Twelve years after the settlement of its territory commenced, the town of Smithfield was organized by an act of the Legislature, passed March 12, 1807. Its boundaries have been described. Its first town meeting was held in the western part of the town, at a schoolhouse, near David Cook's. The meeting was an excited one. Strong sectional feeling and a spirit of rivalry existed between the eastern part and western portions of the town. Two tickets were nominated. The candidate of the east-enders for supervisorship was Peter Smith, and the candidate of the west-enders for the same office, was David Cook. The meeting occurred during or immediately after a great snow storm of April 1807, and the snow was full four feet deep, rendering the roads nearly impassable. Many voters living at the east end of town were from six to eight miles from the place of the meeting, yet such was the interest felt for the success of their ticket, that they turned out almost to a man, and overcoming all obstacles, reached the place in numbers sufficient to achieve victory, and Peter Smith was elected first supervisor of the town. Tradition informs us that they carried with them a large keg of rum. How far this stimulated the east-enders to successful effort, or whether through its potent influence, any of the voters in the western section were won over to the support of the successful candidate, no historian informs us. In June of this year, Peter Smith was appointed first Judge of the County Court, and the office of the supervisor became vacant; and at a special town meeting, held July 18th, Roswell Glass was elected to fill the vacancy.
Many men of mark have early in life enjoyed the protection and nurturing care of Smithfield. Besides the living, who are still her own, and whose praises she would not permanently pronounce, many have gone out from her to other theaters of action, who have been an honor to the town, and to whose record she may with pride refer. Of the scores whose names are worthy of honorable mention, we have neither time nor space for reference more than three or four, by name. As distinguished Jurists, the names of Green C. Bronson and Henry A. Foster are mentioned, and the names of William Evans and James S. T. Stranahan are added, as specimens of her sons, who have achieved success as businessmen. In early life they were all residents of Peterboro, all self-made men, to whom our rising youth may be referred as models for their imitation.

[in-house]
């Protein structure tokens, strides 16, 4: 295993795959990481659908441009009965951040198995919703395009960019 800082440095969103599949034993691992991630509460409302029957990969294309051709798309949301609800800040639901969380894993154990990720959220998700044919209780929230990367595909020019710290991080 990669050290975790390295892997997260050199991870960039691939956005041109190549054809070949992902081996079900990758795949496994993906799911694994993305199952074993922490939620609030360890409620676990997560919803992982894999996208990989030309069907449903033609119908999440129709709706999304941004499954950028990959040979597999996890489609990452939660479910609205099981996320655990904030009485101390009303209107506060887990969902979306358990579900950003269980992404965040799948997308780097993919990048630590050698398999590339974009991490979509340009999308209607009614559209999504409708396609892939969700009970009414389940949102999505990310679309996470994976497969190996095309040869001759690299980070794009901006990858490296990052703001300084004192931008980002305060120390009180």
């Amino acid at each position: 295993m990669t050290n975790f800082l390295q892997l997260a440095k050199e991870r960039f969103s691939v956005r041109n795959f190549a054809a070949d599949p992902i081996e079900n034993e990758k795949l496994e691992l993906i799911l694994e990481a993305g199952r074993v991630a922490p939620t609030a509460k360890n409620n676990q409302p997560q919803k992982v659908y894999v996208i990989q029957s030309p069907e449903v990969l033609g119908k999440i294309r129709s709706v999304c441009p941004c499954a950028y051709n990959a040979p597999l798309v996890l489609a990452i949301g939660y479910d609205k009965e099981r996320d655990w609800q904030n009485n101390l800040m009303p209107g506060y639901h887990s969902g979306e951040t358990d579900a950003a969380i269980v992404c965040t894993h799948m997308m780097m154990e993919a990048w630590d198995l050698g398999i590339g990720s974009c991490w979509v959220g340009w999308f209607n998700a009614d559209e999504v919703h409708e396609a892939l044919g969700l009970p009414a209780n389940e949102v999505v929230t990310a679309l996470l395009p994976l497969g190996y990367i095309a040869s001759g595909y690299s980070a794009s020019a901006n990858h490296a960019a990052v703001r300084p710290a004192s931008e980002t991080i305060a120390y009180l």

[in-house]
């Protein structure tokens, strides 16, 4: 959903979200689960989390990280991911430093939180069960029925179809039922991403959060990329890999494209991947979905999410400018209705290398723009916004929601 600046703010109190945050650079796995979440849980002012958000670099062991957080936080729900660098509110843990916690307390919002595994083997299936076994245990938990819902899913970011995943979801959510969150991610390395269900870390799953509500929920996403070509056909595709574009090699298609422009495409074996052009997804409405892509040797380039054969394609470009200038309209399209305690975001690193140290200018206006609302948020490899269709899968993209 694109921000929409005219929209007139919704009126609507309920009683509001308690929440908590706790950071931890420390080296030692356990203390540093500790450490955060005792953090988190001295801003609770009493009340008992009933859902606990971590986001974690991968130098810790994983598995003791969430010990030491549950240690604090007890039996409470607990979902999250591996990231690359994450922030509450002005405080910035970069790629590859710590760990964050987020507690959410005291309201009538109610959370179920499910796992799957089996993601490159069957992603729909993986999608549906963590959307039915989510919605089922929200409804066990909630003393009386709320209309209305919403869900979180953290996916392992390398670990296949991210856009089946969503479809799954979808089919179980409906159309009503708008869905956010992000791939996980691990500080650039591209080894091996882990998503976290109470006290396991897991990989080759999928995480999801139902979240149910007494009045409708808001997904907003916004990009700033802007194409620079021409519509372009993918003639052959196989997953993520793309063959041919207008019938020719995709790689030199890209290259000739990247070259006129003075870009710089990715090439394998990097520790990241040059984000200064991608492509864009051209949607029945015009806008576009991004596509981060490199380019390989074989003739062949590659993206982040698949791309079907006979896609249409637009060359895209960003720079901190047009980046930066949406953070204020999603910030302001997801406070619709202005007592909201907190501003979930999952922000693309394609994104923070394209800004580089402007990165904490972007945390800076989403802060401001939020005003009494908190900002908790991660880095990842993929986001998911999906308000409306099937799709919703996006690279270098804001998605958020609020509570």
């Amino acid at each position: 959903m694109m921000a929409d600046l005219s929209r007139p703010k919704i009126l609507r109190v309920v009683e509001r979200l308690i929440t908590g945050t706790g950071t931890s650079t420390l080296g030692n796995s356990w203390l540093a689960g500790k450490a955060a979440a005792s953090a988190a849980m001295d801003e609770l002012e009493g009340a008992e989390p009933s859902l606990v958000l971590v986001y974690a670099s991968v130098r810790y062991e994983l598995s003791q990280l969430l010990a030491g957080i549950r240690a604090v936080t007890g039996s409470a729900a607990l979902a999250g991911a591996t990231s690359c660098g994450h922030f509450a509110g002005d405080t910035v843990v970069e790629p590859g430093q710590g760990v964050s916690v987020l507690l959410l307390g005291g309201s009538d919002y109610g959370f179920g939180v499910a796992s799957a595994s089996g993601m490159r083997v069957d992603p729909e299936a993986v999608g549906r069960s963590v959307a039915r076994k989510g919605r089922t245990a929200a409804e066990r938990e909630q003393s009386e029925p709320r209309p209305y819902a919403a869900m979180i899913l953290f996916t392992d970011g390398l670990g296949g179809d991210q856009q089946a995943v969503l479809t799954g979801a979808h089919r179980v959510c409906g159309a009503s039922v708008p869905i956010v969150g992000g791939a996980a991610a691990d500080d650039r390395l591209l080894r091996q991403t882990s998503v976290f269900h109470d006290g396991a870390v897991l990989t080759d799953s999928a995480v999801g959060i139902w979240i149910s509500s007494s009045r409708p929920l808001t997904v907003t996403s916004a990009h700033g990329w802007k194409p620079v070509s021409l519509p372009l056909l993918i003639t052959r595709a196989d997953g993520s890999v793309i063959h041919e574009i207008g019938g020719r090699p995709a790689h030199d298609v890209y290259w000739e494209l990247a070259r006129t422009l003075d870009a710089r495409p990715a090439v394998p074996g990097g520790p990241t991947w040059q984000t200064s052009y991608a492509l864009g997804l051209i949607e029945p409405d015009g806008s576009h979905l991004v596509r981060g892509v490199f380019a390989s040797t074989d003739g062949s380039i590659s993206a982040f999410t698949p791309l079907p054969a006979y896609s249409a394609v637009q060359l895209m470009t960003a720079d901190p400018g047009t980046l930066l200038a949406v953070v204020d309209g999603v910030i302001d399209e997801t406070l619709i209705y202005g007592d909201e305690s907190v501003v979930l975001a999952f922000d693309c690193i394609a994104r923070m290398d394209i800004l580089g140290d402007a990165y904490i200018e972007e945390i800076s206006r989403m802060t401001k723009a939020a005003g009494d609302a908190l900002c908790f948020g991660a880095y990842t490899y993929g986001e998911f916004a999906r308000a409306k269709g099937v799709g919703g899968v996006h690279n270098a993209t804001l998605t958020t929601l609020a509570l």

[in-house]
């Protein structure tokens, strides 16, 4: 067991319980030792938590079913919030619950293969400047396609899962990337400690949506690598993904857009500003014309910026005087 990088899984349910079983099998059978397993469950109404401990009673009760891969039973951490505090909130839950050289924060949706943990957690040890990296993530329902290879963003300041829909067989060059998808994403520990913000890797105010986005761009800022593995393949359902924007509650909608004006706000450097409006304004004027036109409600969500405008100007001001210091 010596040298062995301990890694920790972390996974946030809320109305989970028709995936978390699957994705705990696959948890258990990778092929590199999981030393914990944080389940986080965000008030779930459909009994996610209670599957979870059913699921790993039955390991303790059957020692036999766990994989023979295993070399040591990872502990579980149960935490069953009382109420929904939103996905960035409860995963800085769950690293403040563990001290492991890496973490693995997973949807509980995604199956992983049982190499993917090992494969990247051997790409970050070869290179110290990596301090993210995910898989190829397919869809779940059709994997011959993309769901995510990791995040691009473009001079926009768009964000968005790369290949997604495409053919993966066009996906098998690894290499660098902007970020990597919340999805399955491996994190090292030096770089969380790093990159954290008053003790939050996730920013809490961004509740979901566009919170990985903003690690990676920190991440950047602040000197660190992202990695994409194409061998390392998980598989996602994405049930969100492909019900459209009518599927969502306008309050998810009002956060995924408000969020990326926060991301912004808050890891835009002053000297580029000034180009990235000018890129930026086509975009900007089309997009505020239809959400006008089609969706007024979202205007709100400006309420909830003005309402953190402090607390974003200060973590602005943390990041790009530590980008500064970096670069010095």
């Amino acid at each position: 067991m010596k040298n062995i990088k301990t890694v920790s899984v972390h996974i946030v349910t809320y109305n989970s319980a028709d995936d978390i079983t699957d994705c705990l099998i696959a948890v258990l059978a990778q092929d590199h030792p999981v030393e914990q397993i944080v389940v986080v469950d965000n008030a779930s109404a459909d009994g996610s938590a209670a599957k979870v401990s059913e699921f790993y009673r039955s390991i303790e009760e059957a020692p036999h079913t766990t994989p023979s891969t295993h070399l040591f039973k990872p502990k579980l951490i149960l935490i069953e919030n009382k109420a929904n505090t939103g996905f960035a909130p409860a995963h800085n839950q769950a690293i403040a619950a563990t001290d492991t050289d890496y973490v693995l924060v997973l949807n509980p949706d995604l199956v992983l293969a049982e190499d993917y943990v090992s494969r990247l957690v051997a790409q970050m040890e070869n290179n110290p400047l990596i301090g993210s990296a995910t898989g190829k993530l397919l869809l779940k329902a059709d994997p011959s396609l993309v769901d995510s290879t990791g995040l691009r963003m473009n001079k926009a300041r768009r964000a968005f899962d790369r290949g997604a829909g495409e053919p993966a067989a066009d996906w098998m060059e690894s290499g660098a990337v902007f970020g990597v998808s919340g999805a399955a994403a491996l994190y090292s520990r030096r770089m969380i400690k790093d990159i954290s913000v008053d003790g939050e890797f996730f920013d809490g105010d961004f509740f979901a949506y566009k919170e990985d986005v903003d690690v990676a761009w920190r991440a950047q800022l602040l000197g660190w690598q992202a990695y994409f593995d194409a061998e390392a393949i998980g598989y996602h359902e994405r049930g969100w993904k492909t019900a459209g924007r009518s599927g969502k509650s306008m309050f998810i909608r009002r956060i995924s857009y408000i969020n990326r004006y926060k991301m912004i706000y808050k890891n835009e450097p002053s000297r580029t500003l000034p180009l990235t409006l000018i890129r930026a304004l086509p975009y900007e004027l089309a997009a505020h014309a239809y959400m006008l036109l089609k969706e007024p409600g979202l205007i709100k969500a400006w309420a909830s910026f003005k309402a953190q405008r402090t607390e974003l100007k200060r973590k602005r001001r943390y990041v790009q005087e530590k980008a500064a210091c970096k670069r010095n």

A few years since, William Evans, of Boston, moved by his strong and enduring attachment for his native town, and a deep solicitude for its poor, donated the sum of $15,000, the annual income of which is to be used for the poor of the town. By mutual written agreement between Mr. Evans and the Trustees of the Academy, (which has very appropriately been named the "Evans Academy,") this fund is placed in the hands of the said Trustees, the annual income of which is at their disposal, except that the said Trustees are required and bound by the donor, to set apart each year, and hand over to a committee of three ladies of the town, (to be chosen by the town, or by said Trustees,) from the income of said fund, the sum of $300, to be used by them at their own discretion for the benefit of the poor of the town, as they shall deem best to promote the objects of the donor; the said ladies not being at all accountable to the donor or Trustees are prohibited from exacting any pay from the students from the poor families of the town, for their tuition at the Academy.
"The Evans Academy," thus sustained, chiefly, by the income of the Evans fund, to which is added its current receipts, is managed and its affairs directed, by a local board of 12 trustees. The officers of this Board for the year 1868 are Col. Charles D. Miller, President; Hon. Caleb Calkins, Treasurer, and Rev. William F. Bridge, Secretary. Its teachers are Rev William F. Bridge, A. M., Principal, and Miss Susan Marvin, Assistant. It has a small philosophical apparatus, and a library of about 300 volumes. Its whole number of students, who for the past year, including all who have attended in the several terms, is about 100. Provision is made for thorough course of study in all branches usually taught in Academic schools.
"The Baptist Church of Christ in Peterboro," was organized January 31st, 1810, with twenty-nine members, and for a long period was prosperous, and its membership became numerous; but for many years past, it has been diminishing in numbers, until its membership has become small, its stated meetings have been discontinued, and its house, though in good repair, is unoccupied.
"The Presbyterian Church of Smithfield," was organized January 29th, 1811, with nineteen members. It was prosperous, and in a few years became a strong and influential church, numbering when at its zenith, 219 members; and for nine consecutive years averaging over 200; but reverses came in various forms, and the days of its prosperity were numbered; it rapidly declined for many years, and a few months since, this church was formally disbanded. The society still exists and the Trustees continue to exercise control over temporalities of the corporation. The edifice is still strong, though dilapidated.
The Free Church of Peterboro and the Methodist Episcopal Church are new organizations when compared with the Baptist and Presbyterian. Rev. Mr. Bridge, Unitarian, supplies the pulpit of the Free church, and Rev. Mr. Owen, that of the Methodist.
The census of 1865 gives the town a population of 1,366, and an area of 15,005 acres. There are eleven school districts, employing eleven teachers. The whole number of pupils in all the schools is 333, and the average attendance 151. The amount expended for school purposes for 1867 is $2,238.51.